Introduction: Canada, the Unknown Country
No one knows my country, neither the stranger nor its own sons.
–Bruce Hutchison, 1942.
“…For academics, journalists and fiction writers alike, Canada is a subject of constant fascination and study. Bruce Hutchison, a prominent newspaper editor and author, once described Canada as “The Unknown Country.” To a large extent, Canada, with its complex weave of languages, cultures and regions, is a geopolitical conundrum.
Mythologies and stereotypes abound concerning the Canadian landscape people. To outsiders, Canada is a land of snow, hockey, Mounties, wildlife, untamed spaces, maple trees, peacekeepers, Tim Horton doughnut shops, universal health care, Quebec separatism, and congenial, reserved people (except, perhaps, for that redheaded rebel, Anne of Green Gables). Canadians themselves seem perplexed about their cultural identity. The quest for some elusive definition of Canadianness is a national pastime for many Canadians. They may not know who they are, but they do know who they are not. They will readily tell you that they are not American, British or French. Canadians do not think, talk or act like their American, British or French cousins, but will admit, often begrudgingly, that they have been very much influenced by them. And at a quick glance, it is sometimes difficult to discern these subtle differences.
In reality, Canada is an improbable country — a land of immense geography, extreme climate vast resources, and a small but ethnically diverse population, overshadowed by the most powerful nation on earth. No list of clichés can presume to define this collage of multilayered identities. The country is too varied, too vast, too hybrid. And yet, Canada is one of the great national success stories of modern history, a country where people from all over the world have found opportunity for individuality and community.…”.
From: Canadian Studies: A Guide to the Sources – by John D. Blackwell, Director, Research Grants Office, St. Francis Xavier University,
& Laurie C.C. Stanley-Blackwell, Professor, Department of History, St. Francis Xavier University
It is descriptions like that above that inspired us to create Journeys into Canada.
We felt that there was, in fact, a “Hidden Canada”.
Just what was the Hidden Canada?
It’s not likely to be found on a map. Nonetheless, the Hidden Canada may be found across the land – along the coasts of the Maritimes and British Columbia , in cities such as Montreal, Toronto and Winnipeg, along the Prairies, in the scenic Canadian Rockies ,and especially along its backroads on in its small town Main Streets. It’s the individual parts of Canada that collectively make up the Canadian experience.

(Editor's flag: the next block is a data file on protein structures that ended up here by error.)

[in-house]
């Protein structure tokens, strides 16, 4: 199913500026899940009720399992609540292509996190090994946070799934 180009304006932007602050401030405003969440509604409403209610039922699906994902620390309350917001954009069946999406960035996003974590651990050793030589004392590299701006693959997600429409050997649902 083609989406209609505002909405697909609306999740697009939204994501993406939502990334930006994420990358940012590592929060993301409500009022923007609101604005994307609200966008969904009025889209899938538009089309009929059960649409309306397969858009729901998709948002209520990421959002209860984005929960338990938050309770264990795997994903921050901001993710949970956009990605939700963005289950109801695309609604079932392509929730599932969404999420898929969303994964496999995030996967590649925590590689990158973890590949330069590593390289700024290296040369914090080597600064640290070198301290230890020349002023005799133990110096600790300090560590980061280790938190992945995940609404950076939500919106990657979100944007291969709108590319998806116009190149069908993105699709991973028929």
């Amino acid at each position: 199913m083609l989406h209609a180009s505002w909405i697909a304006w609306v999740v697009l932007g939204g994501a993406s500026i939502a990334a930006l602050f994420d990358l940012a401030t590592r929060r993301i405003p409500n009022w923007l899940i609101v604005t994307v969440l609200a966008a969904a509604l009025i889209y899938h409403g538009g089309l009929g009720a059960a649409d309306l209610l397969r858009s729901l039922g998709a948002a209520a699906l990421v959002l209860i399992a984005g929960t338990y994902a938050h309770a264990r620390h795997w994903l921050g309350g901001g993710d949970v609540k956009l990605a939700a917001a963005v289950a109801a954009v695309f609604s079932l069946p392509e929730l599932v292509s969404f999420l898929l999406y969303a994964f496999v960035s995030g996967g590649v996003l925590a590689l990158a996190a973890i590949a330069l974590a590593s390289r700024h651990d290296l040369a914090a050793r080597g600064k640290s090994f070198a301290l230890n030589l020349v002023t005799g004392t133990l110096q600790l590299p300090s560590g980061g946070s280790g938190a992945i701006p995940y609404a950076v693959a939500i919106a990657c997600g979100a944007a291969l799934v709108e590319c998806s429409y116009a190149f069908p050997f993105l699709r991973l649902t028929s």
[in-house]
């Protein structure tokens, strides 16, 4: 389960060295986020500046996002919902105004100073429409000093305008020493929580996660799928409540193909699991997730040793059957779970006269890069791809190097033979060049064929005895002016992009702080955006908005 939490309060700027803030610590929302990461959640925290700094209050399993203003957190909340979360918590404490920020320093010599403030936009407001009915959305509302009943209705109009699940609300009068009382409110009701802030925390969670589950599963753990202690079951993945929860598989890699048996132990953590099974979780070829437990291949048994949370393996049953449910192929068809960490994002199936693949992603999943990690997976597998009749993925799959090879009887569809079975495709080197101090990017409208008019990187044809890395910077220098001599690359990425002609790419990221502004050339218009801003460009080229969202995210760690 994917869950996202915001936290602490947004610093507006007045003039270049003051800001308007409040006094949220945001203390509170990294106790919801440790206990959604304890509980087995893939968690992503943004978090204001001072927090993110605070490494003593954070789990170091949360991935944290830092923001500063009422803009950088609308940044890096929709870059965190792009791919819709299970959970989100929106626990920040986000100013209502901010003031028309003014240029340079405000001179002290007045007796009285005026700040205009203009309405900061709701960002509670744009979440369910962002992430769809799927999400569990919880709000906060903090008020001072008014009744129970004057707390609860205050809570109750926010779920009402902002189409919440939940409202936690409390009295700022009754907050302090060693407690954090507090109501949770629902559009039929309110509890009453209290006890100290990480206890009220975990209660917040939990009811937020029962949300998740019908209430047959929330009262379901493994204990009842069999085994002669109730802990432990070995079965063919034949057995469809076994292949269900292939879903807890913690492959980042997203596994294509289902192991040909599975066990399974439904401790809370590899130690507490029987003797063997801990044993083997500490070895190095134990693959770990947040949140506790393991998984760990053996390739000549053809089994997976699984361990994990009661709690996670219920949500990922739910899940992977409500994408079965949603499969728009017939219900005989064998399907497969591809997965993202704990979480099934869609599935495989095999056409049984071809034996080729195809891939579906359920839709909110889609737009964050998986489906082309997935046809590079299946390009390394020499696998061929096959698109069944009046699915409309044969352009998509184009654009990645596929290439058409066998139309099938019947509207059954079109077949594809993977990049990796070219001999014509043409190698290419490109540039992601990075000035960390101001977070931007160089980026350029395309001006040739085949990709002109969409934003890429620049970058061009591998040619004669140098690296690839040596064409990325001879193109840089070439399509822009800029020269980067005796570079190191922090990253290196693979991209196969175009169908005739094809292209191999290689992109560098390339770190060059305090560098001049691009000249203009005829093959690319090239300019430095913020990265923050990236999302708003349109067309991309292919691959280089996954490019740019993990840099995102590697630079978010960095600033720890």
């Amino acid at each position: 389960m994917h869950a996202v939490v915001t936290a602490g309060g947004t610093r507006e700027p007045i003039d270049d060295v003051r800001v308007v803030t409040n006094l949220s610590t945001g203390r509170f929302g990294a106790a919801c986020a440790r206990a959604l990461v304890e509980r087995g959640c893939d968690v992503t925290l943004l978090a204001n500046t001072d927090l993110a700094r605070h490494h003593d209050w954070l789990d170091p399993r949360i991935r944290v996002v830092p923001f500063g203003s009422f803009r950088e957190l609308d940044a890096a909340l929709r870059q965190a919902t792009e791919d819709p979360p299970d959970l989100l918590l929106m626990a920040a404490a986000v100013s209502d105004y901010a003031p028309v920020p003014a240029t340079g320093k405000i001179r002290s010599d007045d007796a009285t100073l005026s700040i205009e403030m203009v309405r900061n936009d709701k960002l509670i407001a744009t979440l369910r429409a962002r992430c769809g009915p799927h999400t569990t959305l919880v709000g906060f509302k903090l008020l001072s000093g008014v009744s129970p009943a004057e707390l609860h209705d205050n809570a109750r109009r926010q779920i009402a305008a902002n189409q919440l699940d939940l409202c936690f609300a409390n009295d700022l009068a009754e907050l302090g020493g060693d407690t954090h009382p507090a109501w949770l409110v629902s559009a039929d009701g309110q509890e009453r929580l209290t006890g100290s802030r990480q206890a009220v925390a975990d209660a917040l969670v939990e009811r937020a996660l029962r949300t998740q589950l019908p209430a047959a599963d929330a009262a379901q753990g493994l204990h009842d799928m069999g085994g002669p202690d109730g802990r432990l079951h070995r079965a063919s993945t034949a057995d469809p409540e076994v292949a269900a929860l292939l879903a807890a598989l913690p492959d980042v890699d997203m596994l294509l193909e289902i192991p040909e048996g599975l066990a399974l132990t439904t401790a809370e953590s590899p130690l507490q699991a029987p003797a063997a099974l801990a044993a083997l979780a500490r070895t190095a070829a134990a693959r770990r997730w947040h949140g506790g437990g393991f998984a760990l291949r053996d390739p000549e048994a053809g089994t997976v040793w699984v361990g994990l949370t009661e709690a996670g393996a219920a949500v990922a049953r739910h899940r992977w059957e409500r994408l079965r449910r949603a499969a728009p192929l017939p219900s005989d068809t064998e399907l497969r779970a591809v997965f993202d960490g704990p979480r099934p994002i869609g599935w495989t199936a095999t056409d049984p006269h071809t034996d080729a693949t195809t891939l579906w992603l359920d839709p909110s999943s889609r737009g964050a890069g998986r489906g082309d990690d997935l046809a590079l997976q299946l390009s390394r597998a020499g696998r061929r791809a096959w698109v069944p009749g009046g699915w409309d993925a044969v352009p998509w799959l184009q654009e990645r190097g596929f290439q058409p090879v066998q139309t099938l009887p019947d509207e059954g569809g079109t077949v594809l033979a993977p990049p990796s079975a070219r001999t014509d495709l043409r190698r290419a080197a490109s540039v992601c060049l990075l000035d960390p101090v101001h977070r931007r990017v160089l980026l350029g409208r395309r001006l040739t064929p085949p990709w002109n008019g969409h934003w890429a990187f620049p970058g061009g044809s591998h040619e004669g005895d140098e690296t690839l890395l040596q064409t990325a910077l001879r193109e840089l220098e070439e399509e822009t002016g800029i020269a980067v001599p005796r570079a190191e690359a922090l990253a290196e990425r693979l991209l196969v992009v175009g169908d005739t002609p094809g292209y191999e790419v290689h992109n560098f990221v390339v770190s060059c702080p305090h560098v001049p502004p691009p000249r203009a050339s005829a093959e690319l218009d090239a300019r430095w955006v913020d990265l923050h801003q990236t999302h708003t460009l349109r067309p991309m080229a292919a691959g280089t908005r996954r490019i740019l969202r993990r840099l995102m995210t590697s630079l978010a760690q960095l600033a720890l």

It’s scallopers in Nova Scotia, loggers at work in the woods of B.C., a rodeo in Saskatchewan, and traditional Quebecois musicians. It’s the foods, places, peoples, customs, and history that unite us in a common narrative – something providing a rare degree of commonality for Canadians these days, while accounting for the historic diversity that endures to today.
Inspired by the spirit of the late Charles Kuralt (On The Road), Hidden Canada is a guide to the people, places and events that celebrate Canada’s rich traditions in music, books, customs and history – information that for a long time was scattered and diffuse, and, as mentioned above, is still considered elusive – even to Canadians.
The starting point for this journey is Canada’s festivals and events.
But in addition to being a valuable source of information Hidden Canada also offers context and insight on the events, traditions, culture, food, music, history, literature and customs of the surrounding area and the people who make it significant. It is entertaining and compelling content – of interest not just to travelers, but to armchair travelers as well.
“Hidden Canada” is the name we have used to identify a content platform and banner for a number of networks or communities based on the theme “dedicated to On The Road Canadiana”.
More than anything Hidden Canada is a state of mind – recalling culture and media from an earlier, some say simpler, but surely less bellicose and jaded time. No, it is not sappy nostalgia or history through rose colored glasses– We combine the technology of today with a spirit which seemingly is more elusive to find, if not lost. We are not cool, we are enduring, though. We are not the flavor of the week, but all the flavors that collectively make up what has become known to be the Canada experience.